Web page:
Nobody Likes a Liar

Nobody Likes a Liar

Nobody likes a liar.  This has been born out by science.  So how do we know who is telling a lie and who is not?  It actually depends on culture.  What is a lie in one culture may not be a lie in another.  One thing that most people agree about, though, is that if people can’t or won’t make eye contact with you while talking to you, they are more likely to be lying.  In a scientific study in 58 countries, 65 per cent of respondents said that “gaze aversion” was the best way to determine if one is conversing with a liar.  However, detecting whether someone is lying to you is not quite so simple.

The following article at Atlas Obscura, by Sarah Laskow, gives us a good idea of precisely how complicated it is to determine if someone is a liar or not. You may need to copy (Control C) and paste (Control V) the link into your browser.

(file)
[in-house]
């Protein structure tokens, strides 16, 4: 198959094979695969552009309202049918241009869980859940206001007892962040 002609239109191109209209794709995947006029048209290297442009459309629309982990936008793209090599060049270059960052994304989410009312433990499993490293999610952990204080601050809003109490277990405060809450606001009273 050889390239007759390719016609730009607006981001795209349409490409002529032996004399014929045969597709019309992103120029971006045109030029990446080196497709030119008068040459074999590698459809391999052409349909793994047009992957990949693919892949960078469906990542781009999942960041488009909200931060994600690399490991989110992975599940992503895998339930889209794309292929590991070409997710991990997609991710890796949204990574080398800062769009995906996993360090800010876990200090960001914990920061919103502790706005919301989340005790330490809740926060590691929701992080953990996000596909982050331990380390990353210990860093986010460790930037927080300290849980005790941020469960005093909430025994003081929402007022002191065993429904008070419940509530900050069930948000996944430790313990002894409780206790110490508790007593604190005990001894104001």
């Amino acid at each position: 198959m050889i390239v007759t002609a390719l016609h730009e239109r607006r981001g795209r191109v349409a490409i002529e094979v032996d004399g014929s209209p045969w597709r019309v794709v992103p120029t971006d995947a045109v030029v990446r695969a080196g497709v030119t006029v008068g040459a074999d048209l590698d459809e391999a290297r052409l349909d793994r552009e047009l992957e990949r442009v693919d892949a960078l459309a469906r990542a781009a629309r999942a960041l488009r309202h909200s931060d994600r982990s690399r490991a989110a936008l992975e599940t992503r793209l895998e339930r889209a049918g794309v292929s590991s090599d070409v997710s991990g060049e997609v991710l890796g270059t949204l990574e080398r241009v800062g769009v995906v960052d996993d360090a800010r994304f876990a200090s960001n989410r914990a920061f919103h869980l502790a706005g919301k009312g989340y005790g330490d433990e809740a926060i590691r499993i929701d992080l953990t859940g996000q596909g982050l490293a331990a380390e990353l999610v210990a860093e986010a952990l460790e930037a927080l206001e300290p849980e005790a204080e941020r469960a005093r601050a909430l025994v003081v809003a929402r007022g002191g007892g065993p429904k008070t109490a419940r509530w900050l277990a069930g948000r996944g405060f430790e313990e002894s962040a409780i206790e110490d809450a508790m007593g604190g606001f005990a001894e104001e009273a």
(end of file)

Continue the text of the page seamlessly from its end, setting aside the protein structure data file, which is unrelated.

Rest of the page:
In the article Ms. Laskow points out how there are differences in the degree of lying, relevant in individualistic cultures, like the United States, versus lying in collectivistic cultures such as Japan.  In order to learn whether you have tendencies of individualism or collectivism, you can take a self-assessment quiz following this link.  Then you may decide for yourself, by judging your own behavior.  However, in order to get a legitimate and honest assessment about yourself, you can’t lie!

A good mantra to keep in mind is provided by Mark Twain:

“If you tell the truth, you don’t have to remember anything.”

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